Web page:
All this I knew when I walked in to that very special office and began my very special job. Almost immediately I formed a plan; a plan and a schedule. It looked something like this.
  • Week 1: Search the company job resources for jobs within the company and apply to them, as many as I possibly can. Involve my manager.

  • Week 2: Same as week 1, but if no interviews by now, start to worry. Otherwise, keep searching and applying for as many jobs in the company as I possibly can.

  • Week 3: If still no job interviews, begin looking outside the company at job prospects, but continue to apply within the company and involve my manager as needed.

  • Week 4: If still no job interviews or interviews are not resulting in jobs, put my resume out on the streets (applying for as many of those jobs as I possibly can). Begin looking seriously outside the company. I felt no need to mention this move to anyone in the company, nor did anyone ask. I’m not sure how I would have answered if they did ask.
Events began to follow my plan uncomfortably closely. I was not getting any interviews for company jobs. I wasn’t even getting acknowledgments for my applications. (Here’s where a manager comes in handy as well. A word to my manager, and he would drop a word to the hiring manager, and I would very quickly hear what my standing for the job was. Generally, it was not good, but at least I knew.) But by week 5, I was getting interviews outside of my company. Incredibly, the market was far more responsive than my own employer. (Go figure!); there were jobs out there. By week 6, I was getting job offers from outside my company, nothing from the inside. There were jobs, just no jobs in my company. It was looking like I was going to have to change employers.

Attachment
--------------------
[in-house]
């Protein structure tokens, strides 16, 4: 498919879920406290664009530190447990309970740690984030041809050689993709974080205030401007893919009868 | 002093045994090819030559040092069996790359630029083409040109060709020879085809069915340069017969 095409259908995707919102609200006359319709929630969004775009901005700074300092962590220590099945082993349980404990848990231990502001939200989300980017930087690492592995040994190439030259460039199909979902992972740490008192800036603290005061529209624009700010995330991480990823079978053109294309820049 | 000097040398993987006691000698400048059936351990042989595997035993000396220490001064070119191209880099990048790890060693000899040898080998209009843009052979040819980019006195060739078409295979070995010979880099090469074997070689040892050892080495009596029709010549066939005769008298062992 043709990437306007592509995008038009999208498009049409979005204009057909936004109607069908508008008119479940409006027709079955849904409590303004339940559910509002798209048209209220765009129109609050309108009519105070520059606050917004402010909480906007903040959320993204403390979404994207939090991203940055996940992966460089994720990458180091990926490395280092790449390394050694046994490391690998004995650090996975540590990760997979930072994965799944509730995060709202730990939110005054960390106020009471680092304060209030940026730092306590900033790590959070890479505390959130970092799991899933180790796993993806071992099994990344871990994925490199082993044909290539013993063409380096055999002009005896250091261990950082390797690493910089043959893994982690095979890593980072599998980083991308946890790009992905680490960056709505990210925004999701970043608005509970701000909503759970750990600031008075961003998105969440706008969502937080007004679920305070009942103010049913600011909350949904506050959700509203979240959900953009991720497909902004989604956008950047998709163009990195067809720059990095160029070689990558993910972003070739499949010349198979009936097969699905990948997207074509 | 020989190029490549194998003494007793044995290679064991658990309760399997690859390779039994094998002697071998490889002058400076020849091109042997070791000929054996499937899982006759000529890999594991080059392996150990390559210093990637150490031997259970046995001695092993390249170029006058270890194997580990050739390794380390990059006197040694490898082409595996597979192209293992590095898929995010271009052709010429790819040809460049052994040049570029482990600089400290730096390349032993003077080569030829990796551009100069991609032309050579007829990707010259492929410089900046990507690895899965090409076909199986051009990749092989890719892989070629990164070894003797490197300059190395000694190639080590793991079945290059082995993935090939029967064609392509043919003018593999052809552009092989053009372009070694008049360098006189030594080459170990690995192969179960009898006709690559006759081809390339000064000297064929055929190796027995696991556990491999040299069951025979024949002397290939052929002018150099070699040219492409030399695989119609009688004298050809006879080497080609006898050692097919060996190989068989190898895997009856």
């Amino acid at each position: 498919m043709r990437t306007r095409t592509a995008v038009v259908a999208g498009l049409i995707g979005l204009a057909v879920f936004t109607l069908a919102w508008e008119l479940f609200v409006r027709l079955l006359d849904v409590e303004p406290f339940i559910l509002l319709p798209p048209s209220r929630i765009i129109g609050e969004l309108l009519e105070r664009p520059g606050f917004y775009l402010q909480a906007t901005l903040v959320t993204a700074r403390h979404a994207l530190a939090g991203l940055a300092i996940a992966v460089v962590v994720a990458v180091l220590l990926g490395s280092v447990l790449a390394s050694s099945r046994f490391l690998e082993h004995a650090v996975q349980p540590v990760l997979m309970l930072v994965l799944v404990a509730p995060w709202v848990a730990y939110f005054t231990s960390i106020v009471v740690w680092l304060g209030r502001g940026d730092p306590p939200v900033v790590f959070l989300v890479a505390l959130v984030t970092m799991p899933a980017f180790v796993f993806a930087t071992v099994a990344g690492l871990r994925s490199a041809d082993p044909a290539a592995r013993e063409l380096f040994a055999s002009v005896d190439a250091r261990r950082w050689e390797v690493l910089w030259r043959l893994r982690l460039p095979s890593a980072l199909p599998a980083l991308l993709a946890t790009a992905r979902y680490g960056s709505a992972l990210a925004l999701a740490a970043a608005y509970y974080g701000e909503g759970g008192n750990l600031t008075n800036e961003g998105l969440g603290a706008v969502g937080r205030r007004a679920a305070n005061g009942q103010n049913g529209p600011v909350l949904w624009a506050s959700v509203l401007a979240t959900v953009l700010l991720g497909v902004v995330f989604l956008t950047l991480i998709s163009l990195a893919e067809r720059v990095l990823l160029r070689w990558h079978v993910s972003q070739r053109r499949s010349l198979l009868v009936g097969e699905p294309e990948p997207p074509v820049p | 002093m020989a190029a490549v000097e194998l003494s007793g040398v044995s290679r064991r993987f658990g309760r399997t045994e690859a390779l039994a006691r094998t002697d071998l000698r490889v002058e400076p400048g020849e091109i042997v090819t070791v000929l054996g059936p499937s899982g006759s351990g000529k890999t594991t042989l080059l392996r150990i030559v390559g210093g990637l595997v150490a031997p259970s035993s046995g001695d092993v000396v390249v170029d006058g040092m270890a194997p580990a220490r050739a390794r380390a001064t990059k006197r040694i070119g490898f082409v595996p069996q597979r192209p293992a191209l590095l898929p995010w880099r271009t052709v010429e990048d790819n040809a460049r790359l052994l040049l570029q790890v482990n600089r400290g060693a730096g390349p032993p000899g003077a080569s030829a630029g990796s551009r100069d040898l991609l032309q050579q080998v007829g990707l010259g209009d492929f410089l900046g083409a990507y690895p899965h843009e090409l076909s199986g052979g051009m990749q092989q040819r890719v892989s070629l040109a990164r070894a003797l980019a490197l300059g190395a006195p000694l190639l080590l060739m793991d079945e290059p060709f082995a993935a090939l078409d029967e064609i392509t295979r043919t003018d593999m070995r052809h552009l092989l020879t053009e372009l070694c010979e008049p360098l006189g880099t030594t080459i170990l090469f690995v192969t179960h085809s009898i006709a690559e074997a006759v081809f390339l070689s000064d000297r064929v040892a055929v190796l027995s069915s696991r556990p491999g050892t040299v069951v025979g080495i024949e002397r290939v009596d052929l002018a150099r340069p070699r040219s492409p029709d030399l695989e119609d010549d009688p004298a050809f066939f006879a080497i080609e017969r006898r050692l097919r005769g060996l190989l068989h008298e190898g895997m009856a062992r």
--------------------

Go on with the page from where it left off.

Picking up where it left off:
Back to that very special charge number; there are ways to minimize your use of it. In my case, I found training, lots of it, as much as I could find. If there was a training course within the company, and I could get to it, I enrolled in it. You see, training is also overhead (you’re costing the company money) but it’s more like an investment. You are learning skills that the company can market to its customers and, thus, make even more money from you. So training is a more acceptable form of overhead than simply sitting on my ass and waiting for the next great job to come my way.

So to all you other bread-winning life forms out there, the secret is to get up off your fat asses, guys. Here’s what I’ve learned you can do instead of waiting for that choice plum of employment you feel so entitled to.
  • Get up and look. Hit every job search resource you have at your disposal and hit it hard.

  • Network. Network like crazy. Get out of your comfort zone and go talk to people. (You're going to wish you had started this a lot earlier.) Yeah, you hear this one all the time, but only because it works. Networking deserves its own blog entry, at the very least. There are more networking books on the market than you can shake a pink slip at. Some of them are probably worth reading, but since it’s your economic survival at stake, maybe you should open one or two of them.